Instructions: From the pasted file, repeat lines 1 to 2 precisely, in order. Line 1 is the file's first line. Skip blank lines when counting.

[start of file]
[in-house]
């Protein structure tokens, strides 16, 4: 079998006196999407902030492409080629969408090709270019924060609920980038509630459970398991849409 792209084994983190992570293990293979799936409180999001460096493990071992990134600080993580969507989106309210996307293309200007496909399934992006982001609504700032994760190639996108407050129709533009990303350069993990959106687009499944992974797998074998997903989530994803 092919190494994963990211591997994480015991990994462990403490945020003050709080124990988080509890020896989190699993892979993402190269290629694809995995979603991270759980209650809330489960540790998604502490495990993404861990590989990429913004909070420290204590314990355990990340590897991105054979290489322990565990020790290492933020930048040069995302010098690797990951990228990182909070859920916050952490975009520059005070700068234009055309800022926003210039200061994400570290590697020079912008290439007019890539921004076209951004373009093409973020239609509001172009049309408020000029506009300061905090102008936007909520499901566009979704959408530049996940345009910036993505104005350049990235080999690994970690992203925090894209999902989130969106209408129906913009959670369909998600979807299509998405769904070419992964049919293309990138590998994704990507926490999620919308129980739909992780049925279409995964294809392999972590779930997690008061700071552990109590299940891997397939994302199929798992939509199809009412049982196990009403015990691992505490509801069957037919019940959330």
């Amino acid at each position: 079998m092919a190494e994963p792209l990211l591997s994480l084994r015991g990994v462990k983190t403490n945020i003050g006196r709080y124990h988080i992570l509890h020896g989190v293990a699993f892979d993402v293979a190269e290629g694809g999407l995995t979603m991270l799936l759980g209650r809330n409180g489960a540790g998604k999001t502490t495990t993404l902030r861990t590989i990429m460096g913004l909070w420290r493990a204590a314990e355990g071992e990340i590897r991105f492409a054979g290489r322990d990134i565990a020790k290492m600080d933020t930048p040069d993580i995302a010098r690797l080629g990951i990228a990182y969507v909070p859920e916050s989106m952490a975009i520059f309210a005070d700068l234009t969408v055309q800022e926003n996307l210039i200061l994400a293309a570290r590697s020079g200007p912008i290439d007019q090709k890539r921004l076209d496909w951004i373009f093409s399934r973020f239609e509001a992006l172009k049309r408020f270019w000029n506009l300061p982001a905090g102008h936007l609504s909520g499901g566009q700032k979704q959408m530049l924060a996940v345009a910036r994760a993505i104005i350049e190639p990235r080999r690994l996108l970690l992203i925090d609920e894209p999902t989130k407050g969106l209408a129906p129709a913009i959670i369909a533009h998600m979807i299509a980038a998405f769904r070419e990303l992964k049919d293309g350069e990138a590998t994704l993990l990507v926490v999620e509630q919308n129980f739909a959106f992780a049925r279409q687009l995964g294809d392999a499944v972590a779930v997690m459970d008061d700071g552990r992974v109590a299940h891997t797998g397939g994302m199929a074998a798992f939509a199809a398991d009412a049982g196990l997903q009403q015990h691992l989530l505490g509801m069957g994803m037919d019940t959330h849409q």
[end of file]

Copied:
[in-house]
């Protein structure tokens, strides 16, 4: 079998006196999407902030492409080629969408090709270019924060609920980038509630459970398991849409 792209084994983190992570293990293979799936409180999001460096493990071992990134600080993580969507989106309210996307293309200007496909399934992006982001609504700032994760190639996108407050129709533009990303350069993990959106687009499944992974797998074998997903989530994803 092919190494994963990211591997994480015991990994462990403490945020003050709080124990988080509890020896989190699993892979993402190269290629694809995995979603991270759980209650809330489960540790998604502490495990993404861990590989990429913004909070420290204590314990355990990340590897991105054979290489322990565990020790290492933020930048040069995302010098690797990951990228990182909070859920916050952490975009520059005070700068234009055309800022926003210039200061994400570290590697020079912008290439007019890539921004076209951004373009093409973020239609509001172009049309408020000029506009300061905090102008936007909520499901566009979704959408530049996940345009910036993505104005350049990235080999690994970690992203925090894209999902989130969106209408129906913009959670369909998600979807299509998405769904070419992964049919293309990138590998994704990507926490999620919308129980739909992780049925279409995964294809392999972590779930997690008061700071552990109590299940891997397939994302199929798992939509199809009412049982196990009403015990691992505490509801069957037919019940959330």